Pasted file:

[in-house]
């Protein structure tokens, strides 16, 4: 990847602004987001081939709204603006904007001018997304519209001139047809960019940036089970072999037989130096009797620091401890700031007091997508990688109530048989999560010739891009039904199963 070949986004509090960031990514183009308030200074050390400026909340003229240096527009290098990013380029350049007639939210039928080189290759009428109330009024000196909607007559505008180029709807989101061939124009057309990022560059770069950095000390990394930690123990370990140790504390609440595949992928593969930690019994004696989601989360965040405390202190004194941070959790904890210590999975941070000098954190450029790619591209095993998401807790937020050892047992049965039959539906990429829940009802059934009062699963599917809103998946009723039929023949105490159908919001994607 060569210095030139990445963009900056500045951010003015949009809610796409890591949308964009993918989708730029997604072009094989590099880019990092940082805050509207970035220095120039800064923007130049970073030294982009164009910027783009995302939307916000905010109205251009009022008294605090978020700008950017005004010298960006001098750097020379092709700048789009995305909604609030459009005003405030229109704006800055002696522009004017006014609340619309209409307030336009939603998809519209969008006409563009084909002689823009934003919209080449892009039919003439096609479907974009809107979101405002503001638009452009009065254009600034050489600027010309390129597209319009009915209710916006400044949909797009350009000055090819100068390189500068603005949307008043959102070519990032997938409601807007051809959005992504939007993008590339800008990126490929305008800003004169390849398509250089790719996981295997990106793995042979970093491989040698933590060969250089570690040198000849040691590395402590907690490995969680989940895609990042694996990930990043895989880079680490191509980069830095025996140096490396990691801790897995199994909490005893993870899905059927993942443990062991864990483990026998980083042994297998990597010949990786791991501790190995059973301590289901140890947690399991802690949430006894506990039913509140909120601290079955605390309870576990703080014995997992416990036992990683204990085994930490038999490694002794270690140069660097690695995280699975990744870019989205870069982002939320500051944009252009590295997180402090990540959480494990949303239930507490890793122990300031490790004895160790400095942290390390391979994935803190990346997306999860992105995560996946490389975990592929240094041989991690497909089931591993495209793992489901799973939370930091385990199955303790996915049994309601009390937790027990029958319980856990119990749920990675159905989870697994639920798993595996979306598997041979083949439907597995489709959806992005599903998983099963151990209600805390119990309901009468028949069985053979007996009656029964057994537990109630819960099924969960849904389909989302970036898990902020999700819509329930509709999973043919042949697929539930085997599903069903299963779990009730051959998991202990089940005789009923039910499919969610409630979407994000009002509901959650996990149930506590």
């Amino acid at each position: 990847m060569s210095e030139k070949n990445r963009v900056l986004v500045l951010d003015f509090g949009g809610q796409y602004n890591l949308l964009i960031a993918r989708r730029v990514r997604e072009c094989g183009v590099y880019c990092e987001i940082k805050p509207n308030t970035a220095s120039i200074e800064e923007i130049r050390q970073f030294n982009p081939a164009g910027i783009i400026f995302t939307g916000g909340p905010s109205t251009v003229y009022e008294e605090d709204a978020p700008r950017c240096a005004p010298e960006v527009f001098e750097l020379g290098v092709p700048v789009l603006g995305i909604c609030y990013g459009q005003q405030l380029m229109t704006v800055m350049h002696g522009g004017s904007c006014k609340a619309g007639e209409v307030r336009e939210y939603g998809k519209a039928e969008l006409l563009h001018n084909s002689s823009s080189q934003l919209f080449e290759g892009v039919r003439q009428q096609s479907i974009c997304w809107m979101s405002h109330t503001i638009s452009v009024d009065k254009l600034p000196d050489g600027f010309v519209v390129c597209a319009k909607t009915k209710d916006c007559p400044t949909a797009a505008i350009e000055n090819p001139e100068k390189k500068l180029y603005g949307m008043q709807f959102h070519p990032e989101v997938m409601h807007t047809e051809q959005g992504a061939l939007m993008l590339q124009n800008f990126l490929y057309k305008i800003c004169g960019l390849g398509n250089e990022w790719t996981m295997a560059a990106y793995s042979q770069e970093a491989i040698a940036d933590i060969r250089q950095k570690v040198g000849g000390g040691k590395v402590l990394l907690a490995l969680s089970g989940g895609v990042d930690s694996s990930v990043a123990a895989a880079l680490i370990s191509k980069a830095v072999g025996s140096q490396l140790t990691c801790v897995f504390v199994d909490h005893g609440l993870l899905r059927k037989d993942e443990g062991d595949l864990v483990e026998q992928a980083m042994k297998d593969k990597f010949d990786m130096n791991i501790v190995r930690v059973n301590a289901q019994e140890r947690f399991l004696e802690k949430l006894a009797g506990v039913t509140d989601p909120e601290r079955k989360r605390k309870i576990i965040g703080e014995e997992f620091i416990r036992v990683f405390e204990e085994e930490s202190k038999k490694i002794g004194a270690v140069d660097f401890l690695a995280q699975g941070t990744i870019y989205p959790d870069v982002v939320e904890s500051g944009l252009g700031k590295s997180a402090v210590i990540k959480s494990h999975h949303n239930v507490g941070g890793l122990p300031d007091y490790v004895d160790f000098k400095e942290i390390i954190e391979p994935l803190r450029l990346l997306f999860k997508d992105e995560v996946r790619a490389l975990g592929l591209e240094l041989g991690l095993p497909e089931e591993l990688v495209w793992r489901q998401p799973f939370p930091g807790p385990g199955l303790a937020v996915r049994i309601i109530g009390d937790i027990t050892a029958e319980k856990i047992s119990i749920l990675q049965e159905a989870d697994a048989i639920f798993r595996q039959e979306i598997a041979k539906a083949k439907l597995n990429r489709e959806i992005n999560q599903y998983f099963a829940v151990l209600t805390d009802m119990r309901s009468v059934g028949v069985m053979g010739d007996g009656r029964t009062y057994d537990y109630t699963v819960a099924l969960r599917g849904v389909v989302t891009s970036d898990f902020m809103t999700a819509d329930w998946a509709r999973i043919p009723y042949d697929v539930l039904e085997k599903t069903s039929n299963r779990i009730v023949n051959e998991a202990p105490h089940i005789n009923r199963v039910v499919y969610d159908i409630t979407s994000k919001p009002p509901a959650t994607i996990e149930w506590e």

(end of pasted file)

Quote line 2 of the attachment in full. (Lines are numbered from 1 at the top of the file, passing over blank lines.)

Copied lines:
């Protein structure tokens, strides 16, 4: 990847602004987001081939709204603006904007001018997304519209001139047809960019940036089970072999037989130096009797620091401890700031007091997508990688109530048989999560010739891009039904199963 070949986004509090960031990514183009308030200074050390400026909340003229240096527009290098990013380029350049007639939210039928080189290759009428109330009024000196909607007559505008180029709807989101061939124009057309990022560059770069950095000390990394930690123990370990140790504390609440595949992928593969930690019994004696989601989360965040405390202190004194941070959790904890210590999975941070000098954190450029790619591209095993998401807790937020050892047992049965039959539906990429829940009802059934009062699963599917809103998946009723039929023949105490159908919001994607 060569210095030139990445963009900056500045951010003015949009809610796409890591949308964009993918989708730029997604072009094989590099880019990092940082805050509207970035220095120039800064923007130049970073030294982009164009910027783009995302939307916000905010109205251009009022008294605090978020700008950017005004010298960006001098750097020379092709700048789009995305909604609030459009005003405030229109704006800055002696522009004017006014609340619309209409307030336009939603998809519209969008006409563009084909002689823009934003919209080449892009039919003439096609479907974009809107979101405002503001638009452009009065254009600034050489600027010309390129597209319009009915209710916006400044949909797009350009000055090819100068390189500068603005949307008043959102070519990032997938409601807007051809959005992504939007993008590339800008990126490929305008800003004169390849398509250089790719996981295997990106793995042979970093491989040698933590060969250089570690040198000849040691590395402590907690490995969680989940895609990042694996990930990043895989880079680490191509980069830095025996140096490396990691801790897995199994909490005893993870899905059927993942443990062991864990483990026998980083042994297998990597010949990786791991501790190995059973301590289901140890947690399991802690949430006894506990039913509140909120601290079955605390309870576990703080014995997992416990036992990683204990085994930490038999490694002794270690140069660097690695995280699975990744870019989205870069982002939320500051944009252009590295997180402090990540959480494990949303239930507490890793122990300031490790004895160790400095942290390390391979994935803190990346997306999860992105995560996946490389975990592929240094041989991690497909089931591993495209793992489901799973939370930091385990199955303790996915049994309601009390937790027990029958319980856990119990749920990675159905989870697994639920798993595996979306598997041979083949439907597995489709959806992005599903998983099963151990209600805390119990309901009468028949069985053979007996009656029964057994537990109630819960099924969960849904389909989302970036898990902020999700819509329930509709999973043919042949697929539930085997599903069903299963779990009730051959998991202990089940005789009923039910499919969610409630979407994000009002509901959650996990149930506590």